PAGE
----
How to Say No to Your Boss

What should you do when the CEO keeps demanding things from IT and there are no more resources to do it?

What should you do when demands pile up so high that you and your team are constantly over-worked and the work just keeps coming?

I always talk about how you need to rise above the tactical workload and be more strategic, but what do you do when it’s your boss that is causing the problem?

In the interests of full disclosure, I must admit when I was running a $1B software organization, I was the one who was guilty of doing these exact same things!

The workload disconnect

There is a built-in disconnect that I find very interesting: When you are working in IT, generally speaking, your job is get the work done. To provide the applications and services the business is counting on. But, when you are the CEO or GM running a business, generally speaking, your job is to go out into the world, learn things about the customers, the competition, and the market and figure out new stuff to do.

Then you come back all excited about what you’ve learned, and share your ideas with your team about how to improve the business — and, to no one’s surprise but you’re own, they are exasperated. What you see as great new ideas, they see as more work, yet another change of direction, or more fire drills.

Unfortunately, there will always be a disconnect between what the boss thinks up and what the IT organization (or any organization) can deliver. So here’s the secret: Your boss wants you to push back.

Your boss is expecting you to think through the business strategy and the workload and offer advice on how to manage it, not to just try and do everything. I know that when I came back from a trip, my staff would brace themselves and think, “Oh, no! She’s back. Now what? What else is she going to want us to do? We are already too busy, why does she keep piling it on?”

As the boss, I wanted my team to listen and internalize what I had learned. But I did not want them to treat all ideas and requests equally and immediately, and simply add them to the backlog. I did not want my team to take on all the work and have it kill them. I did not want nor expect them to do everything.

What I wanted was for them to catch all the work, analyze it, make judgments about business priorities and come back to me and negotiate.

Advise your executive

Big Idea: You need to catch all the work, but not do all the work.

I wanted my team to stay focused on the strategic stuff we were working on, but also be aware of what key triggers were occurring in the market. I wanted them to think it though and recommend to me how we could stage out all the work. I wanted their thoughts on how could we keep focused on the right strategic stuff, but then also come up with a way to prioritize the new ideas and take some of them on over time?

I wanted them to suggest ways of streamlining or stopping things to make room for something new. I wanted them to debate with me about what is most important and why, and suggest how to re-work the plan to do the most important things first.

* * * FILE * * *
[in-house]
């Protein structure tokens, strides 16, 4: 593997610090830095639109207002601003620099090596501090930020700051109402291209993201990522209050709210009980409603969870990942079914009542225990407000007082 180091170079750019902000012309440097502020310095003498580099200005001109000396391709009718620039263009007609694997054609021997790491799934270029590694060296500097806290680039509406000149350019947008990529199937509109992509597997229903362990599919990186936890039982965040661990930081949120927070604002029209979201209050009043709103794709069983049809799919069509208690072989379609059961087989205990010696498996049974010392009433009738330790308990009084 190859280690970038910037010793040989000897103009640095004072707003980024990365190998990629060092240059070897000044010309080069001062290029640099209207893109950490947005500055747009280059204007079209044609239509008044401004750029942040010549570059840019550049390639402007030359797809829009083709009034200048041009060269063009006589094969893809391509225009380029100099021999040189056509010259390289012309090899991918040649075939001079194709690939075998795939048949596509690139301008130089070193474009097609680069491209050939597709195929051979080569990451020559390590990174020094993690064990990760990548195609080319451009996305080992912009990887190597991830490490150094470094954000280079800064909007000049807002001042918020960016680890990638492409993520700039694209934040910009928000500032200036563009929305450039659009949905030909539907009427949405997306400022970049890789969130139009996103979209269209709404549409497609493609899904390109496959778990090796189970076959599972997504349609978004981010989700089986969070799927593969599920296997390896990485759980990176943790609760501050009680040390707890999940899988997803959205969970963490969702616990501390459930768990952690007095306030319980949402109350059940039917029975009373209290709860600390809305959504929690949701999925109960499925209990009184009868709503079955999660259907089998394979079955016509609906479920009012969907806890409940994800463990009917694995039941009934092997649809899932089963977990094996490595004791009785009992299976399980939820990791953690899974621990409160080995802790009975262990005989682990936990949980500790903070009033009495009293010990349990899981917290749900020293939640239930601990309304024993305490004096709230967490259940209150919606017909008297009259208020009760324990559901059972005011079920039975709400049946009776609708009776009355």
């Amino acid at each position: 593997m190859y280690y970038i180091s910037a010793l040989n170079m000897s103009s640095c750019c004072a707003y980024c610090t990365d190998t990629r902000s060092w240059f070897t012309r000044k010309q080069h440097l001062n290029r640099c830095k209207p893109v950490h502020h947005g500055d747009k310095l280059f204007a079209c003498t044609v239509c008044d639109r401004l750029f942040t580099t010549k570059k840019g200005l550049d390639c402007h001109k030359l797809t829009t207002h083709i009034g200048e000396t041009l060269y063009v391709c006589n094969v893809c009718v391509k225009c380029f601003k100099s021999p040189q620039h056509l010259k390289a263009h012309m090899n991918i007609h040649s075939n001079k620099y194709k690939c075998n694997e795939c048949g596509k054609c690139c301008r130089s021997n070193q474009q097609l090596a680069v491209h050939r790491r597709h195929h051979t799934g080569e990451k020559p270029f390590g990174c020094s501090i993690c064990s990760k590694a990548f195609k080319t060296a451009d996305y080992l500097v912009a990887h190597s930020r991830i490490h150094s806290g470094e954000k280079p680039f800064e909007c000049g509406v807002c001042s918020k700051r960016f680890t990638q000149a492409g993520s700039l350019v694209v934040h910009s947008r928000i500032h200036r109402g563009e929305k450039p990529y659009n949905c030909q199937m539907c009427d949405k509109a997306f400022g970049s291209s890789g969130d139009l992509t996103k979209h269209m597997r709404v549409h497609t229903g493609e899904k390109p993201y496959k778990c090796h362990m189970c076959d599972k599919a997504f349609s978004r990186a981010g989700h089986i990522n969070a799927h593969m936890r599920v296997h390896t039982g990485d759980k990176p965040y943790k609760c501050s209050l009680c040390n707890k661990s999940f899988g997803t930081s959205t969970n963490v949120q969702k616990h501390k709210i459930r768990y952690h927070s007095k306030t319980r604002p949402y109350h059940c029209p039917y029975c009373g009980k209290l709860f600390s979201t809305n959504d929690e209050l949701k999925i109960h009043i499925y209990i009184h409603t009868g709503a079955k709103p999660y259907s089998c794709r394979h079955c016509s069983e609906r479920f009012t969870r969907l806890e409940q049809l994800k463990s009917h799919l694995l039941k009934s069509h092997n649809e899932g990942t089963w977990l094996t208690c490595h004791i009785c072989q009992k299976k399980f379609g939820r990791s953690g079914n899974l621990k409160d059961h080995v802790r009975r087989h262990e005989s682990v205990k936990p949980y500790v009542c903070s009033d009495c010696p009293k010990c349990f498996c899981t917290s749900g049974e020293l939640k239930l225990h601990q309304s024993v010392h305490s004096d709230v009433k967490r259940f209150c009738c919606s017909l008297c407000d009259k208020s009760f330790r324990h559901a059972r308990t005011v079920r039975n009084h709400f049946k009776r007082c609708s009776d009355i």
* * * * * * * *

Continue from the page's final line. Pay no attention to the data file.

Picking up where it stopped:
The people who would come back to me with a thoughtful proposal for what to do, in what order, that would be good for the business, and do-able for the team were the ones that stood out as high performers. These were the people who didn’t just accept all my ideas and requests — they helped me think through the strategy and prioritize.

The ones who tried to take on all the work and do everything, resulting in everything slipping were not so impressive. The ones who simply ignored my inputs, kept their heads down, and did not step up to the strategic thinking and debate were not so impressive either. I would look at them and think, I see that you are overwhelmed, but I need you to be more strategic. I need you think. I need you to recommend a better way forward, not just be overwhelmed.

How to negotiate the load

So, in a practical sense, how do you this? Here’s a few ideas:

  • Keep a list of everything your boss asks for.
  • Keep a list of the top strategic priorities you are working on.
  • Have regular meetings with your boss where you take out these lists.
  • Make recommendations about what to prioritize based on the context of business and the content of these two lists.

When you show your boss these lists several things happen:

  • They get embarrassed not realizing they have asked for so many things. When they see it spelled out right there in front of them, they can see it’s unreasonable.
  • You win lots of credibility for keeping the list, catching everything, and not dropping anything. You make them comfortable that you’ve got it covered. They trust you.
  • You can ask them “Is this still important?” You will find they have forgotten about several of the requests and have decided that others don’t matter anymore.
  • You will realize that you are not beholden to everything on the list!
  • You will be able to negotiate timelines and suggest priorities.

Your boss forgets

There is a tendency to treat all requests from the boss equally. You need to resist this because they don’t intend them all equally. The CEO can seem equally excited or serious about a wide range of ideas. Some are vitally important, others are just musings. It’s often hard to tell. They will often forget things that asked for, or change their mind without telling you.

You need to check.

They need you to help them with their thinking.

You are being paid to judge and decide, not just to deliver.

Patty is an executive, author, speaker, and the CEO of Azzarello Group, a unique services organization that helps companies execute their strategy and develop their leaders. You can find her on twitter: @pattyazzarello.